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Court Vision: Unexpected Views on the Lure of Basketball

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  • Anonymous

    Posted May 22, 2001

    Great Implementation of a Brilliant Book Concept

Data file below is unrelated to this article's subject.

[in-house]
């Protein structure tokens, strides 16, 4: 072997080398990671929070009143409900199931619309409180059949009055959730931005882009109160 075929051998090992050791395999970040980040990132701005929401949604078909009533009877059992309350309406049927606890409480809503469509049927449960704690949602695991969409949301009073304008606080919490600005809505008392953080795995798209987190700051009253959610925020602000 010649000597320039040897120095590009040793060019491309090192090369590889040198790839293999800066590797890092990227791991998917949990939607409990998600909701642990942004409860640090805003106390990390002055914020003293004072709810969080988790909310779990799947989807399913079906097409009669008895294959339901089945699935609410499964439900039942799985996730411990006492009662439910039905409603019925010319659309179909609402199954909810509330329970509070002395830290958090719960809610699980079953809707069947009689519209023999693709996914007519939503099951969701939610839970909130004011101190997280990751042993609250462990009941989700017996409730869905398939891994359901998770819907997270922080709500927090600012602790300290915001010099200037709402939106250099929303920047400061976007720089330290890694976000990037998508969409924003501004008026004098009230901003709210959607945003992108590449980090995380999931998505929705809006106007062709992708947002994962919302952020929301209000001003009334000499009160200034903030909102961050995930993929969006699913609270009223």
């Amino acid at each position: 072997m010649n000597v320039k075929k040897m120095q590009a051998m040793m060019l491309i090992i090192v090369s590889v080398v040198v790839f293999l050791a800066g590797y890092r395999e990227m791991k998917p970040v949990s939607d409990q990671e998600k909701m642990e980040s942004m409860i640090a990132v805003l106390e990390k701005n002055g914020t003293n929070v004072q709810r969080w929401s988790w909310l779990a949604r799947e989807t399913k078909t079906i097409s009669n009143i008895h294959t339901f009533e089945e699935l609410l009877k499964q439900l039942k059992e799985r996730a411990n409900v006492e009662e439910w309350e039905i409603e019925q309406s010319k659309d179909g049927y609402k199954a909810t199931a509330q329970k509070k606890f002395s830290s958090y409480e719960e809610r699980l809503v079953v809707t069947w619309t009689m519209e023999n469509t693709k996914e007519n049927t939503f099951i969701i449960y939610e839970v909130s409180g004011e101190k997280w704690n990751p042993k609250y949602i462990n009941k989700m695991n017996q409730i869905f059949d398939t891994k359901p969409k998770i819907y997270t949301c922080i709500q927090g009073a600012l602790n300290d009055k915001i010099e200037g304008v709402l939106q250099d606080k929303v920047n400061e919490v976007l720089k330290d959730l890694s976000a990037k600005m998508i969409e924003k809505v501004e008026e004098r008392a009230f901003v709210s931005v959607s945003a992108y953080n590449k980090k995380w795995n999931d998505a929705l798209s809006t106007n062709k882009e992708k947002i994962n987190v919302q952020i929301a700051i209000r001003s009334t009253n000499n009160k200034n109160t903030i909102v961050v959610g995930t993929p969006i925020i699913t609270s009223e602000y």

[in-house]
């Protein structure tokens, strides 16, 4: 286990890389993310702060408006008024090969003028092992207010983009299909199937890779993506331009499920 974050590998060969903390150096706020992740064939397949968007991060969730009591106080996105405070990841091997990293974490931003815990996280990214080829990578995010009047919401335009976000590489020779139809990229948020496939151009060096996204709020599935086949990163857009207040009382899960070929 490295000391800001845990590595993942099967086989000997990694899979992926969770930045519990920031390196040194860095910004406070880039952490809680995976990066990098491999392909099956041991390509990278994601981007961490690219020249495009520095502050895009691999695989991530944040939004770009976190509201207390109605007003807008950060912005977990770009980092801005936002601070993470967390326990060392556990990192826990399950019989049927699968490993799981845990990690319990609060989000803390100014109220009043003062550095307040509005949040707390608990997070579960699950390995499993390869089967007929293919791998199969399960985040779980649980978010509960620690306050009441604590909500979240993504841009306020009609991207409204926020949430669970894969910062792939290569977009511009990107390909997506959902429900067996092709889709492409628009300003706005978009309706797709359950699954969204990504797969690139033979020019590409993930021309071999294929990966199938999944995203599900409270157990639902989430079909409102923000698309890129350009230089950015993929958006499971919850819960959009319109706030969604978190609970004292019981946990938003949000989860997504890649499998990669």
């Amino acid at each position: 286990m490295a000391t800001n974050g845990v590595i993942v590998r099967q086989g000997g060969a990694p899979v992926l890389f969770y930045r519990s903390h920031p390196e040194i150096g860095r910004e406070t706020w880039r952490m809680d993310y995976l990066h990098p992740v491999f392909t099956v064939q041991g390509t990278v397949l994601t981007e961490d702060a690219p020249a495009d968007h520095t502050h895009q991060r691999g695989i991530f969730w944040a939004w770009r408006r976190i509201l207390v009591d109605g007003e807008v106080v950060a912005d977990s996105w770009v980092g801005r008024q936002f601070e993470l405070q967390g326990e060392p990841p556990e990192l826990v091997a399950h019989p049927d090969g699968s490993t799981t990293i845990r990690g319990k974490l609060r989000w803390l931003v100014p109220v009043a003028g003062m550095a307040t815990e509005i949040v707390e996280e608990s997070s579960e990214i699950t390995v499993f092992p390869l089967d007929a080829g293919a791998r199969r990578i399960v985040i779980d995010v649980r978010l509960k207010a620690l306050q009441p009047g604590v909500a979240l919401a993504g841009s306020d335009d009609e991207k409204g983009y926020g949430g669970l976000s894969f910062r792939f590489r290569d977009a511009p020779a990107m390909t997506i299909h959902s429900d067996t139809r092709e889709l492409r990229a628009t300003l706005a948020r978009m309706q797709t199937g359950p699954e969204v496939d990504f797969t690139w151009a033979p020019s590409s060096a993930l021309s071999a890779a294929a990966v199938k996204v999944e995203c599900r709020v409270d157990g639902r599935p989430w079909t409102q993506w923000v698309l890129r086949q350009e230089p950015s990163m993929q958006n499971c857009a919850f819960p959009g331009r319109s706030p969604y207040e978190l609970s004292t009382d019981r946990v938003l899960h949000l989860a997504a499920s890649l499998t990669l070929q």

This book clearly deserves more than five stars. Seldom do I find a new type of nonfiction book that is an improvement over its predecessors. Court Vision is such a book. The concept is simple. Take famous people from all walks of life who are among our most talented individuals. Find the ones who know about NBA basketball either from a fan's or a player's perspective. Interview them about how they get insights into what they do from basketball, what their field can bring to basketball, and use a common questioning format so that the perspectives build on one another. Edit the results ruthlessly. Although the book is ostensibly about basketball, the result is that you also see these observers in a new way through the common lens of their relationship to basketball. For example, some of the very mild-mannered public figures like Tom Brokaw use the four letter word that begins with 'f' in their comments. Knowing that they were being taped, I am surprised by their language. Obviously, the public personnas and the real person are at variance in some ways. A further example comes from Walter Matthau's addiction to betting on the games, even though he doesn't enjoy it (the winning isn't enough fun to offset the pain of losing). You will have your own favorite sections. If I quote a lot of the best material, it will spoil the book for you. But it may whet your appetite to know who some of the interviewees are: Woody Allen (filmmaker); William Cohen (President Clinton's Secretary of Defense); Edward Villella (ballet dancer and choreographer); Chris Rock (comedian); Erica Jong (novelist); Gene Siskel (film critic); Donald Trump (businessman); Reverend Edward Aloysius Malloy (President, Notre Dame University); Julia Child (chef); Mario Cuomo (former Governor of New York); Alan Dershowitz (law professor); Seiju Ozawa (conductor); Sharon Stone (actress); and Saul Bellow (novelist). In general, the comments by those who played basketball are the most interesting. But the narrow lens that our profession brings to our perspective is also very clear. Few draw on analogies and metaphors from outside their profession. Many people are not well schooled in basketball. Their interest usually starts with the rise of Michael Jordan, so stars of the past are seldom mentioned. No one seems to have an explanation of how Michael Jordan could take off at the free throw line and dunk the ball. One interesting hypothesis presented is that he used some sort of extrasensory power. Basketball players are also looked on as individuals. You get comments on the Latrell Spreewell coach-choking incident, immature behavior on the court and off, and the important potential role of education in these young peoples' lives. Most of the observers either live in New York, Los Angeles, or Chicago, so you get a lot about the Knicks, Lakers, and Bulls. Some residual Larry Bird sneaks in now and then. This book would also make a great gift for anyone who is an NBA fa

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